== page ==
In Robinson v. Washington Metro Area Transit Authority, plaintiff boarded a city-operated bus. After paying the fair, she walked past the bus driver. She started walking toward the rear of the bus, gripping the hand rails on the seatbacks along the way. Driver closed the doors and began to drive away from the bus stop. As he approached a stop sign, he slammed on the breaks. Plaintiff lost her grip on the hand rail at this point and fell forward in a twisting motion. When she hit the bus floor she broke her left leg.
Plaintiff filed a suit against defendant transportation authority in which she alleged driver was negligent and caused her injury. She asserted two theories of negligence. Her first claim was driver violated defendant’s standard operating procedures (SOPs). Her second claim was driver’s excessive use of force on the brake pedal caused bus to jerk, which, in turn, negligently caused her injury.
In proving her case, plaintiff had a transportation safety engineer testify about SOPs for bus companies. He testified about U.S. Department of Transportation (DOT) standards requiring bus drivers to check in the rearview mirror to make sure all passengers are ready to travel. The procedures also require bus operators to accelerate gradually and apply brakes smoothly. He further testified these standards had been adopted by defendant.
On cross-examination, expert testified the standards were developed from research that began 3,500 years ago, and the first major research in this area was the book of Deuteronomy. Driver also testified he did not check his mirror before pulling away from the stop. He said there were several open seats up front and assumed plaintiff sat in one of them. Plaintiff also testified she felt the bus was going faster than usual, and that is what caused her to lose her grip on the handrail.
After closing all evidence, defendant again moved for a directed verdict. Bus accident attorneys in Boston understand a motion for judgment as a matter of law or directed verdict must be raised at the conclusion of the plaintiff’s case in chief and again at the close of all evidence for it to be preserved. At this point, trial judged granted defendant’s motion for directed verdict. Plaintiff appealed this order.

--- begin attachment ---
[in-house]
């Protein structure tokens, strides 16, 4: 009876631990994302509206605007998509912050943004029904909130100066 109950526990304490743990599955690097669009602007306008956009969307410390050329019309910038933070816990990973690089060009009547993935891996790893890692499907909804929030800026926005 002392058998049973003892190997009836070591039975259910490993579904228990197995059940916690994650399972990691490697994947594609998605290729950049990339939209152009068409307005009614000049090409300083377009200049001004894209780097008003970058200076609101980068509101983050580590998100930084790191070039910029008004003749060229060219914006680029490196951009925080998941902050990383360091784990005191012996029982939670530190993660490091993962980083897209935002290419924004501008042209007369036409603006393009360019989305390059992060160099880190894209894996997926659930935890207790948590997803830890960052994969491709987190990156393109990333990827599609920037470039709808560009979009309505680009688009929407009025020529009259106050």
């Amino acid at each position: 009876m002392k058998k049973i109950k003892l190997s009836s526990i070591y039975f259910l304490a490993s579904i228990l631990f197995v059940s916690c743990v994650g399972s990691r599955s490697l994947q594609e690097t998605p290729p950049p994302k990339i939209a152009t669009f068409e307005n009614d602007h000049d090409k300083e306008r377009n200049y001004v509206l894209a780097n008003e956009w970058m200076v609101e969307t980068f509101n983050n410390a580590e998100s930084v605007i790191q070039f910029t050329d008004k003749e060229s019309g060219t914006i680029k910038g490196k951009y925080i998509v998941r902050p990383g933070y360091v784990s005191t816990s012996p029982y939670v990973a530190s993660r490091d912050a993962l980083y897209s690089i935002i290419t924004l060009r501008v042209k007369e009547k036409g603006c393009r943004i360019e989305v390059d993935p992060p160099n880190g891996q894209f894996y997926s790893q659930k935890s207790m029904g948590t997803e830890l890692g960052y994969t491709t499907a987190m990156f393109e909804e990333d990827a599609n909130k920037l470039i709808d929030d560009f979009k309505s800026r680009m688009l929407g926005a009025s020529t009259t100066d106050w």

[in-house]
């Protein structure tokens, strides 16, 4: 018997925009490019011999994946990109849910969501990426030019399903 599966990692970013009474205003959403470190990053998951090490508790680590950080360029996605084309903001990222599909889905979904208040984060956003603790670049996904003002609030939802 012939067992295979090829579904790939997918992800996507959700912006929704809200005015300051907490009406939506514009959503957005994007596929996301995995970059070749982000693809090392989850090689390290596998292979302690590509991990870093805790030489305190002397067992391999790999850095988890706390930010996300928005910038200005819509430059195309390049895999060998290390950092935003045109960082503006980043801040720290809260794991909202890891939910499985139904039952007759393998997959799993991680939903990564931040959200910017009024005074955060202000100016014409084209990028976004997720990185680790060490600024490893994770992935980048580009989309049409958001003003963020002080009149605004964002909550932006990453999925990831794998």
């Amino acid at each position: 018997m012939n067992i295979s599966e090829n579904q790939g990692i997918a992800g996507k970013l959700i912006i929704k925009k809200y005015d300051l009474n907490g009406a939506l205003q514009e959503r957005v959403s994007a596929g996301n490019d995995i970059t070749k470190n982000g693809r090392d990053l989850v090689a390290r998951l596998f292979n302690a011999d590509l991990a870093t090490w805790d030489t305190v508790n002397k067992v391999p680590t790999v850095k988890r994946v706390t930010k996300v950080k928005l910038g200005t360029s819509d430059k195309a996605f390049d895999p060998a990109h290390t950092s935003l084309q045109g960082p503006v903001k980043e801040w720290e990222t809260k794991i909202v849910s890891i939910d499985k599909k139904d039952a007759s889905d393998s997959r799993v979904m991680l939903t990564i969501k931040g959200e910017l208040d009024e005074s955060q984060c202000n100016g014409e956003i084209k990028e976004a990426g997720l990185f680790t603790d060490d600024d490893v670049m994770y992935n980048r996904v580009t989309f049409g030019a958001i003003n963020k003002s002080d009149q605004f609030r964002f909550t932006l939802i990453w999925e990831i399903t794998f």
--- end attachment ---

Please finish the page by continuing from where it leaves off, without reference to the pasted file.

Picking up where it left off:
On appeal, the court looked at the issue of whether there was proper testimony regarding the standard of care defendant owed to plaintiff in this particular case, based upon testimony of plaintiff’s expert. The court said it was tempted to look closer into expert’s claim the SOPs were based upon 3500-year-old research, and its link to the Old Testament, but decided not to on grounds that there was another independent problem.
The court found plaintiff’s case, even with expert testimony, failed to establish causation. Causation is a required element of any bus accident lawsuit in the jurisdiction of this case and the Commonwealth of Massachusetts. Essentially, the court was saying that, even if defendant did not adhere to the national standard of care, that breach did not actually cause the plaintiff’s injuries. She was not seated at the time of the crash and may have lost her grip even with a normal stop.
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